Thanos Ruins Everything

I encountered the following shorn-of-all-credits bit of delight on Facebook:

… and being me, had to continue it:

Dr. Strange: You can’t be defending him! He plans to wipe out half of all life in the universe, he’d be the greatest serial killer in existence.

Adam: Not from this. Serial killing specifically means sequential, separated incidents of murder, at least three of them.

Spider-Man (dropping in): Oh man, Adam! I love this show. Go on, serial killers are only sequential, and you can profile them like on Criminal Minds?

Adam: Not exactly. In the real world, systematic profiling has been shown to be only barely better than a guess, and it doesn’t work at all with more common dangers, like spree killers.

Thanos: I am not a spree killer! I only propose what needs to be done.

Adam: You’re half right. Your plan involves exterminating a huge number of lives with a single act, that would make you a mass murderer specifically.

Thanos: Only to save many more.

Adam: I’m afraid not. Thing is, tall, dark, and grape-flavored, you’re not the first to suggest this. Thomas Malthus wrote extensively about the population explosion and starvation you’re worried about, called the Malthusian Catastrophe, and there’s two big problems with your plan.

Dr. Strange: It’s horrifying, heartless, and monstrous.

Adam: …FIVE big problems with your plan. But the two I had in mind were about the Malthusian Catastrophe itself, which has proven repeatedly to be a myth based on faulty mathematical assumptions-

Spider-Man: Yeah! Faulty ass!

(they stare at him)

Spider-Man: … umptions!

Adam: … and two, even assuming the Mathusian hypothesis is correct, you’re making the same mistake Malthus proposed, but backwards: an arithmetic solution to a geometric problem.

Thanos: Half of everything, Conover. Half of all space and time, room for growth for-

Adam: For hardly any time at all. Your own hypothesis is geometric growth; taking Earth as a reasonable example, populations grow pretty quick. Do this, and the deaths of trillions buy you one generation, maybe two. You’d be back in exactly the same place in, oh, fifty years, tops.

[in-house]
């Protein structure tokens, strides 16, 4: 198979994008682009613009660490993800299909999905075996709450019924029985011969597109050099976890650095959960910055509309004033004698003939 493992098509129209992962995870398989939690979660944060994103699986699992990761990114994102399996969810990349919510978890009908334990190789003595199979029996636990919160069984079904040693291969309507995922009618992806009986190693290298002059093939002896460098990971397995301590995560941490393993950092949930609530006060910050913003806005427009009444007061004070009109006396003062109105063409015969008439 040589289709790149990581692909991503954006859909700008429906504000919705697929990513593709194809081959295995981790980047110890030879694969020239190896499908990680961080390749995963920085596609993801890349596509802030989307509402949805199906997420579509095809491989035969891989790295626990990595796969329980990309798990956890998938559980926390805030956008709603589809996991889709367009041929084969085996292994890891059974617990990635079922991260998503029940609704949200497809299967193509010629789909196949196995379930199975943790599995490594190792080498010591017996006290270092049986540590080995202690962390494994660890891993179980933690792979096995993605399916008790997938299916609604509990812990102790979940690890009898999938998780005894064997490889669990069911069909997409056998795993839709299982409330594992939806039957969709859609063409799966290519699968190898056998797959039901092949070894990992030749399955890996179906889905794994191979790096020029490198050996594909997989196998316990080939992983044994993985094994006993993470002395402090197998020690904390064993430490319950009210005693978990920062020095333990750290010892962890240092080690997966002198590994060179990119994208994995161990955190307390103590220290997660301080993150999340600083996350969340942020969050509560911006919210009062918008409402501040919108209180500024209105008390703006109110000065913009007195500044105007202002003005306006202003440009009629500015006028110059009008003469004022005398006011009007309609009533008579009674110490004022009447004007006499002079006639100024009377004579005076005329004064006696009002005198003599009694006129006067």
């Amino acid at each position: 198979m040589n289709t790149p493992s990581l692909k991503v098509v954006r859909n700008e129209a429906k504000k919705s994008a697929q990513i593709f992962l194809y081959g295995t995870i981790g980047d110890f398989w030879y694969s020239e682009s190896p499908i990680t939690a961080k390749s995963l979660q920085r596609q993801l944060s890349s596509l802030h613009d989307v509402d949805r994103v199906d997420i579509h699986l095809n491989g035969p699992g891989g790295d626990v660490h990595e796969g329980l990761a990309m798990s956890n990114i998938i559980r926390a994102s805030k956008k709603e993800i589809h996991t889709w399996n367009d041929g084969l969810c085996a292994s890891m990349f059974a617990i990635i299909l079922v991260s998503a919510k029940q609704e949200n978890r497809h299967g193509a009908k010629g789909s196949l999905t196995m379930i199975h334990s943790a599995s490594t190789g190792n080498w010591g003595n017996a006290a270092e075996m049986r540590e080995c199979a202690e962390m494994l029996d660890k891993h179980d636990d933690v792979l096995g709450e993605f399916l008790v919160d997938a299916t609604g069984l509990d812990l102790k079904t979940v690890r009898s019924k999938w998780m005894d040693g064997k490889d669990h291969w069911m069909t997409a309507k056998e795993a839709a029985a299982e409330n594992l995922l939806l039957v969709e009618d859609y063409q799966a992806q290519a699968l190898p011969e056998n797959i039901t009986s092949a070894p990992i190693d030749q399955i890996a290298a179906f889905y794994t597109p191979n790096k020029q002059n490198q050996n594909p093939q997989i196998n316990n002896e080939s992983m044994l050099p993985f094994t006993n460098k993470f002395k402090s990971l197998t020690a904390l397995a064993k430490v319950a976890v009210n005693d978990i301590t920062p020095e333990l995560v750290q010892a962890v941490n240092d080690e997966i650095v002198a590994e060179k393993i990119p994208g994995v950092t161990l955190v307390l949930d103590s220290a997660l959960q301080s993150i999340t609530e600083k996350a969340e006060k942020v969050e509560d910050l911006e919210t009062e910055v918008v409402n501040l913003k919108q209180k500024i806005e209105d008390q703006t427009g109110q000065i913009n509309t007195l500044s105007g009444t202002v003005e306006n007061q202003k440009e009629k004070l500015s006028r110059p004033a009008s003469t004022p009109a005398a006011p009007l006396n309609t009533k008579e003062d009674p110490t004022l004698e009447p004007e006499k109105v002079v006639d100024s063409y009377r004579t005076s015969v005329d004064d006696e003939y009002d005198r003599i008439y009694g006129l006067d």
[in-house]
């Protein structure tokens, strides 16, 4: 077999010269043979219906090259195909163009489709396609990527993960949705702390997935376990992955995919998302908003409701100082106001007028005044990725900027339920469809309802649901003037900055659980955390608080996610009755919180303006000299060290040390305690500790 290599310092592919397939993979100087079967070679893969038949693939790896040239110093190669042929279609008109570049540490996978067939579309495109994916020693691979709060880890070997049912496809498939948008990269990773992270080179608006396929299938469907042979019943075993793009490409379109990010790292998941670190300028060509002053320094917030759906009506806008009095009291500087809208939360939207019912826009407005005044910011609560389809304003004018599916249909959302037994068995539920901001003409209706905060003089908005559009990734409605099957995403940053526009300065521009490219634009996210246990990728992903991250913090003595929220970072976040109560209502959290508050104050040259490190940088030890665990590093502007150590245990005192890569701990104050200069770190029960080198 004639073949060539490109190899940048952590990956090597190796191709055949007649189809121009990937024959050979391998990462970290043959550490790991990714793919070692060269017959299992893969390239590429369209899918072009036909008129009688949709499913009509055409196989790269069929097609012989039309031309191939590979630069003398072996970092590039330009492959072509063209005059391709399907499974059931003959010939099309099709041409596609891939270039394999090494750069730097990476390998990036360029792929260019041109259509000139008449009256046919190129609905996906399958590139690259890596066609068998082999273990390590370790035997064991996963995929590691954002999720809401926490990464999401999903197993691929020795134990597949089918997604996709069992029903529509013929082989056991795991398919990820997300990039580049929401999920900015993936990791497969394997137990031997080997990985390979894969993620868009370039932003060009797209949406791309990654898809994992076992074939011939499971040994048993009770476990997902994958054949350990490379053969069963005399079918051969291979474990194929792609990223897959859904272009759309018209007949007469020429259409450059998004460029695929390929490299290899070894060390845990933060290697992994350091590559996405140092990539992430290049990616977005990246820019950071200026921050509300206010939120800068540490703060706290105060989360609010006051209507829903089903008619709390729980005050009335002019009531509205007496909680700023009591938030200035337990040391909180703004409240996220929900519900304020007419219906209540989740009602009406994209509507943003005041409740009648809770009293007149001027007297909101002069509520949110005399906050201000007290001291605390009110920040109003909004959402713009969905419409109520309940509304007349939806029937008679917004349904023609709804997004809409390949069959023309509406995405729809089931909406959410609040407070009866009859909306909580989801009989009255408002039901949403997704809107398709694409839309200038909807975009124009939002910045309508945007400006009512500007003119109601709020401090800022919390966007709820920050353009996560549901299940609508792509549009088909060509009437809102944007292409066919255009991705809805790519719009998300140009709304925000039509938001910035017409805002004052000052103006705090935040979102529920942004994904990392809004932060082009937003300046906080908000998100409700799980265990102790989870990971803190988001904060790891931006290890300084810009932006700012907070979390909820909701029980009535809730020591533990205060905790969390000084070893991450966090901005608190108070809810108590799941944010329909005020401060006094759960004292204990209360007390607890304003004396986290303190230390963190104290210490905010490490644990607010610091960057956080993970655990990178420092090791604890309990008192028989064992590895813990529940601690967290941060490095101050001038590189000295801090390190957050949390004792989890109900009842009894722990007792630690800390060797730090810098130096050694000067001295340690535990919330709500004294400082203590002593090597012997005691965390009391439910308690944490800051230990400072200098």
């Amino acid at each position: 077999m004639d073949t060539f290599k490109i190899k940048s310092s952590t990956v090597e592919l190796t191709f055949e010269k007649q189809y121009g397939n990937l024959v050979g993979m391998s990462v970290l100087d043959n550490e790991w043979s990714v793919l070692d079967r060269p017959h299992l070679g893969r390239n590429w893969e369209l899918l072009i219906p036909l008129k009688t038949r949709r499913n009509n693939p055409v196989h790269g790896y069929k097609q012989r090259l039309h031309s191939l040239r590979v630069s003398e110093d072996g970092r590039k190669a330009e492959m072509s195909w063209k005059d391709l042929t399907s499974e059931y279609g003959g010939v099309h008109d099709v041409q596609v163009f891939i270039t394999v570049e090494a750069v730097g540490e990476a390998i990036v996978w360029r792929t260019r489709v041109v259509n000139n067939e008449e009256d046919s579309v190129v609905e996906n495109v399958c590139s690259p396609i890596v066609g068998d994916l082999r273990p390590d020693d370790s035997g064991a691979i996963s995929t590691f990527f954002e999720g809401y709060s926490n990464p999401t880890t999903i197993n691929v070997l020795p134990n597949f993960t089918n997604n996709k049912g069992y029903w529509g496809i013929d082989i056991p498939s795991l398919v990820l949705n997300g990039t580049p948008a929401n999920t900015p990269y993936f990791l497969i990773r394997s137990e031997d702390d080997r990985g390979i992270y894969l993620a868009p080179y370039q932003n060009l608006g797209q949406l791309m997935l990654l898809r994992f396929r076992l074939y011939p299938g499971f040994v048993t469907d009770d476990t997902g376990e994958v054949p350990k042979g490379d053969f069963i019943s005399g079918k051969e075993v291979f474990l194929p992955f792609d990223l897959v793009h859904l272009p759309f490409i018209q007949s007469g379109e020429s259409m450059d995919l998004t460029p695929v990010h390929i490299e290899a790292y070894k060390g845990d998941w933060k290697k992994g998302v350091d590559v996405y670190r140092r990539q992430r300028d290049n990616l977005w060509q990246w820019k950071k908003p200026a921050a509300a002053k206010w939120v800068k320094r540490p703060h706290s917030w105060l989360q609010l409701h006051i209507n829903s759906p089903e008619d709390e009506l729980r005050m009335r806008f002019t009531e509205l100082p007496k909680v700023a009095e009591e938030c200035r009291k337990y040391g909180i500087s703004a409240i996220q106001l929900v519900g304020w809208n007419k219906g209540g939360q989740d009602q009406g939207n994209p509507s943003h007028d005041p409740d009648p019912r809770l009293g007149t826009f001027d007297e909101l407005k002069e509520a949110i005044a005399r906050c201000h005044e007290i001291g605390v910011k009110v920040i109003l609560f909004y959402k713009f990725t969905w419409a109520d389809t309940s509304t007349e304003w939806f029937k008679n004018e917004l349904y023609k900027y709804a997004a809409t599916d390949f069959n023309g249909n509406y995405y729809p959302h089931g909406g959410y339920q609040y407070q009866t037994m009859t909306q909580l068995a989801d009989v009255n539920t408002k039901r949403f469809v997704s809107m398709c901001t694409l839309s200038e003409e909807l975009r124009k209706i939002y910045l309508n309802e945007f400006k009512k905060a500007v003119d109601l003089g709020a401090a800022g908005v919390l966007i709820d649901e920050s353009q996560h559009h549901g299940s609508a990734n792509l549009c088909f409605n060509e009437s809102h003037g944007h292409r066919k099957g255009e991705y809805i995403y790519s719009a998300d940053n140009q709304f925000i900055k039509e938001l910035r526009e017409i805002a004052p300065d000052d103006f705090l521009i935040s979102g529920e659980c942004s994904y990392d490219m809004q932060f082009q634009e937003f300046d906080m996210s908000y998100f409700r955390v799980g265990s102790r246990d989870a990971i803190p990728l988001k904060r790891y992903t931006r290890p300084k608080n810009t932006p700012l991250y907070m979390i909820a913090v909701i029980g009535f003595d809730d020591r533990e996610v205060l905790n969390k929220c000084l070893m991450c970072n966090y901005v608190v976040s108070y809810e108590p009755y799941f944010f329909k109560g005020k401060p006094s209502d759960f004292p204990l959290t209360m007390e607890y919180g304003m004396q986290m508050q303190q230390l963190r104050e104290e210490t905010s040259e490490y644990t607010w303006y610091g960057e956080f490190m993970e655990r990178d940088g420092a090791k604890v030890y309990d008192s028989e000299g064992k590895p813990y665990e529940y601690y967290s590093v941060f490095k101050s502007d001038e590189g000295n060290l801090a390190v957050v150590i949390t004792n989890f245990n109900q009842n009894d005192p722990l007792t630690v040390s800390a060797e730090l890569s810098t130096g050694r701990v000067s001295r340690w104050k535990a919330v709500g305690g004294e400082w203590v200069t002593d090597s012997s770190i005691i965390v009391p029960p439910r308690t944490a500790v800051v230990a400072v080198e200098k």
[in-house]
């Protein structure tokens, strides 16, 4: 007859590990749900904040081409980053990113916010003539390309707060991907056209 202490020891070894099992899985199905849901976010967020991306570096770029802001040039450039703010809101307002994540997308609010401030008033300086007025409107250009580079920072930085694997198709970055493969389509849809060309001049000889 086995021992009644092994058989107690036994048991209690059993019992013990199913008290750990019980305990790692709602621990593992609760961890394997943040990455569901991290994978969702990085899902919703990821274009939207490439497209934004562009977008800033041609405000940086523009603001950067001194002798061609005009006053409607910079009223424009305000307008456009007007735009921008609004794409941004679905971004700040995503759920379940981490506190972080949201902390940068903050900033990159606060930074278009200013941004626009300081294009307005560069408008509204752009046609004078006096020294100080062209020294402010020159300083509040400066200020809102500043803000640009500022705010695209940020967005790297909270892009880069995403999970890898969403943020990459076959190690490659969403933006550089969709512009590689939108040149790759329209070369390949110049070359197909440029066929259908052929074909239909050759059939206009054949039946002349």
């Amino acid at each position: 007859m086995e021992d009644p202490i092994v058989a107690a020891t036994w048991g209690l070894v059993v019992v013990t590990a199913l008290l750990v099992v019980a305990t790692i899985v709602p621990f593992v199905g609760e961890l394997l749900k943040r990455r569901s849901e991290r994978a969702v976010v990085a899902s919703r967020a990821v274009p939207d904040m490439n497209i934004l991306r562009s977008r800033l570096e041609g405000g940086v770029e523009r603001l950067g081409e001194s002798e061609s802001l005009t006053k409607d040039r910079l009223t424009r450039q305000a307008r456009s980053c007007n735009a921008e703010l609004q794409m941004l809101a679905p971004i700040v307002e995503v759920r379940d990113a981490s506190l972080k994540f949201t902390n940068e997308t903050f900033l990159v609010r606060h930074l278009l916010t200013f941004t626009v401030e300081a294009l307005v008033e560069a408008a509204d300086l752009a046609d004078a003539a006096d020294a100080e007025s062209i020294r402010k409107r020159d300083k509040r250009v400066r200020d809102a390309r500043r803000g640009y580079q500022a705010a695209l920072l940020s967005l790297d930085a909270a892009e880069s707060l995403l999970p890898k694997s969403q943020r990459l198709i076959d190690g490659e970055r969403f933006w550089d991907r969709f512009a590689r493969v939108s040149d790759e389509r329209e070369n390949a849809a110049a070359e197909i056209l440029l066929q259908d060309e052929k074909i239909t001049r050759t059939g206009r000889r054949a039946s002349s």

Of course, the internet being what it is, a curveball appeared early on:

… but then, does it? I thought genocide required an ongoing campaign of destruction (qv: entire Western world) rather than a single horrifying act. Here’s hoping this is not one of those things the war crimes tribunals ever do have to seriously draw a conclusion about.


  1. brucegee1962 says

    Yet another problem with Thanos’ plan is that plenty of species are only barely hanging on, and losing half their members might doom them to extinction. Including humans at one point in our development, when there were fewer than a thousand of us.

    Somewhere in the galaxy, single-celled life was only just getting started in the ocean when Thanos destroyed the only organism with the mutation necessary to avoid getting wiped out.

  2. says

    @1 starskeptic

    Didn’t even notice that. It was one of many. Did you have an actual point, are you saying the presence of a Shermer article means that Malthus was right?

  3. sonofrojblake says

    Doesn’t “genocide” necessarily require targeting of a specific group? Thanos actually made the point in a line in the movie that the Snap would be random and therefore “fair”.

  4. Who Cares says

    I wouldn’t say that what Malthus did is completely wrong. What he did was run a single model of the same type we do for for example Global Warming where we do not change a thing and get an estimate of how bad it will be in say 2100. That is what comes back to bite Malthus because he did not try to run other models where parameters change over time as we do to see what kind of impacts those changes have. And the changes that move us away from the baseline Malthusian model are numerous.

  5. consciousness razor says

    … but then, does it? I thought genocide required an ongoing campaign of destruction (qv: entire Western world) rather than a single horrifying act.

    I don’t think it would make a moral or political difference, which relates to the purpose for using a term like this. So why come up with a requirement like that, if we have no good use for it?